When your characters go to speak or you're introducing any quote really (like in an article or paper), you offset with a comma. There's the exception if you can read through the quote, but I rarely see that in fiction: he said that "[quote]."
- Arms crossing and eyes narrowing into slits of rage, she said, "What do you want?"
And the hardest rule of them all...
8. Whenever it's needed
Commas can be used for a shift in content, a needed pause, to offset the end of the sentence that relates to the beginning. This is difficult to determine, but ask yourself these questions. Does it make sense with it? Does it makes sense without it? If it makes sense with a comma, put a comma in. If not, leave it out. These are the commas not to stress over since professional editors should help you with them. I don't think an agent or publisher would judge the value of a manuscript on these gray-area type commas, but they might if it comes to improperly using all commas and creating comma splices. Multiple kinds of grammar issues would show them a lot of work might be needed.
In the end, commas are hard work. I leave them out all the time because I'm in a hurry, which is why editing is key. Knowing how and when to use them can sharpen a manuscript and that cannot hurt your chances of getting published.
What other grammar issues would you like me to discuss in upcoming blogs? Comment below.
Playing with Fyr:
Where to House
I have had a blog with a couple pages on it for a few years, and I have books coming out. I wasn't interested in trying to run a bunch of additional websites, but I recently got two separate book-1 novels of series picked up. I wondered how I should go about promoting my work without overburdening myself.
I read plenty of articles. A bunch said to create social media accounts for characters, create separate websites, create complimentary content--A LOT of work. But these articles were a bit dated to be honest, about ten years ago. Yet I still saw some authors doing these things. I do want to support other authors, but these accounts clogged up my feed when I really just want to engage with other authors and readers on a personal level. It would be cool if I was really into the series, but the ones I saw didn't convince me to buy it. Then there were articles proclaiming that making series and book alone websites were "so yesterday." I decided to investigate further.
What I did next was cyberstalk a bunch of famous YA authors (important to note because results might be influenced by the age of their target audience). Their websites varied, but I noted similarities--simplicity, accessibility, and personality.
Less is sometimes more. I prefer the look of a sleek homepage. A lot of authors had everything on the home page and links on both sides. Some authors had waaaaay too much going on that I was almost intimidated and did the typical moving on instead of actually reading. To defend myself, quite a few of these sites did not have a mobile version which is necessary in this day and age. It's kind of rough browsing on the phone to find a website that is like a novel and the words are too small to read without zooming in and having to move constantly left to right. People like simple, particularly my young adult audience whom I teach; they freely admit they will not read it if it's too complex.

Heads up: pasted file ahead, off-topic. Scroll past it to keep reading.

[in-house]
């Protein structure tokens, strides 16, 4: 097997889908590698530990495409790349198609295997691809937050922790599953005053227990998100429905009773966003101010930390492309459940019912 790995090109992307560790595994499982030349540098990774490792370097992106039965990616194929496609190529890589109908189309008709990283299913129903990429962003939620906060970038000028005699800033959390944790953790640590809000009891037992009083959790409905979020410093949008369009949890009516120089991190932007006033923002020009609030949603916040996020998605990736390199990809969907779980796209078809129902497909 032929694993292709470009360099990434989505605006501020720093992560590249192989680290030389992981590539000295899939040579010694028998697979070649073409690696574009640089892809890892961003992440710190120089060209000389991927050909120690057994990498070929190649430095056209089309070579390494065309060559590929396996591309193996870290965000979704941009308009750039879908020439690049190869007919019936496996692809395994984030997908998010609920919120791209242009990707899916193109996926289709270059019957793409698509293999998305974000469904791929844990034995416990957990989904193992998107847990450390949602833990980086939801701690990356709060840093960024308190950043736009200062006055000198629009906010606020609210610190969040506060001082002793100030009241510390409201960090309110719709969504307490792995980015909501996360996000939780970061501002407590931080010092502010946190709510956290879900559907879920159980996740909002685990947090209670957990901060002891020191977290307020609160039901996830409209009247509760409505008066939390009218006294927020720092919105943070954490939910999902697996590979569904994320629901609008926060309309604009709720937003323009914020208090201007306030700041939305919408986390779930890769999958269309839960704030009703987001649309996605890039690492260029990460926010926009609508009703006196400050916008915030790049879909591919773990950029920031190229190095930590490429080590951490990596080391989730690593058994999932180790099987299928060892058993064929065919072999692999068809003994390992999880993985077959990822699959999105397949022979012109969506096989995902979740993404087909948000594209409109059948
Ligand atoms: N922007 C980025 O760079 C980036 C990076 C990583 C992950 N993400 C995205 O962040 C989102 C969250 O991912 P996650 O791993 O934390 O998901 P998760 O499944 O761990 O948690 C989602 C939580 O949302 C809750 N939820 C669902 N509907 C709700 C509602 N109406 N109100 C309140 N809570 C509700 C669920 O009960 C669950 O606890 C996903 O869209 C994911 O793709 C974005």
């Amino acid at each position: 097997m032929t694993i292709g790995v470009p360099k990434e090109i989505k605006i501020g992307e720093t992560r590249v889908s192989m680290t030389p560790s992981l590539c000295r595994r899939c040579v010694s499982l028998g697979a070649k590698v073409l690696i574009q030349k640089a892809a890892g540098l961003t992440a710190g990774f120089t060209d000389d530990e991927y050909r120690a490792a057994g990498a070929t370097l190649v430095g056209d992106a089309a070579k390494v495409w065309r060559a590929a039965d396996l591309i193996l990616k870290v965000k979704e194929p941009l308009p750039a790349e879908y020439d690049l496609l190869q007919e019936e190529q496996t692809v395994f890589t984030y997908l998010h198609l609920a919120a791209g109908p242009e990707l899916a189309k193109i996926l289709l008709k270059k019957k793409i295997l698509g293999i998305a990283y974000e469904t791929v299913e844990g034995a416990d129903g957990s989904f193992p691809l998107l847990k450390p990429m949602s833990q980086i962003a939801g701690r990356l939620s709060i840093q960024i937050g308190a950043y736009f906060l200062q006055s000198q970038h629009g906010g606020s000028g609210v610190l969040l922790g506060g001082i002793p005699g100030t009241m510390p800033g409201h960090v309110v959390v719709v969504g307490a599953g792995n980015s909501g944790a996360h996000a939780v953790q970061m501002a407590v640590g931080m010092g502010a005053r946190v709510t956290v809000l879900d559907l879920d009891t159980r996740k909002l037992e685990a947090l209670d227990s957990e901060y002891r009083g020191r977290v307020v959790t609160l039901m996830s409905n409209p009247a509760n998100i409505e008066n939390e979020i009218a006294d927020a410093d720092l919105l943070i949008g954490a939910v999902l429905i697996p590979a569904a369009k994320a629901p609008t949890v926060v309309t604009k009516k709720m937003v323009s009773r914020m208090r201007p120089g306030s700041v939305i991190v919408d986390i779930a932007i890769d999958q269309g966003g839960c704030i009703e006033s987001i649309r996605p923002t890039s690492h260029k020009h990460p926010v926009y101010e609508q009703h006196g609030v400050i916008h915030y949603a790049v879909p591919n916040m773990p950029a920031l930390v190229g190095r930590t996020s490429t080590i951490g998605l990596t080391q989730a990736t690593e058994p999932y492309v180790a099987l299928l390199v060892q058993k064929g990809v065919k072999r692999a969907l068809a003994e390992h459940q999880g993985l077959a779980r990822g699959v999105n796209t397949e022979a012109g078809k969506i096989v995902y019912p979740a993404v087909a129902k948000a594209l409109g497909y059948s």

On those simple websites, everything was on one page or linked to it. My favorite template was one main page with just links, so I revamped blog to emulate that. I created several pages and had to fight with coding and settings--as always--to redirect my domain to a home page and move my blog to a new page. The point is, they are all on one site, easy to get to via a page bar at the top and links on the home page. On each of my pages there are links to my novels (or will be for some). With my audience, it must be mobile friendly. It took a lot of time to work the kinks out, but I hope it's worth it.
Every author I looked at had a blog or the super famous crew had an updates page. Here was writing advice, opinions, projects, etc. You really felt like you got to know the author. I've been blogging for a few years. I change it up but mostly stick with what I know: grammar, publishing, book reviews, writing, etc. You should have a target readership in mind. I focus on aspiring authors and anyone who reads YA. I like to help people learn the craft--especially young adults who read and may want to be writers. The blogging seems essential to me. I've read a lot of blogs via Twitter and end up following, sometimes buying books, and engaging with fellow authors. Blogging seems to be a net to pull in potential readers if done properly.
In the end, I kept my blog and, as I mentioned above, revamped it to try to emulate these three things. I would love if you could take the time to check out my home page, the various links, and see what you think. I'm open to suggestions to make it even better since it is still under construction.
Link to the series Celestial Spheres, book 1 Fyr can be found here.
Link to my homepage can be found here.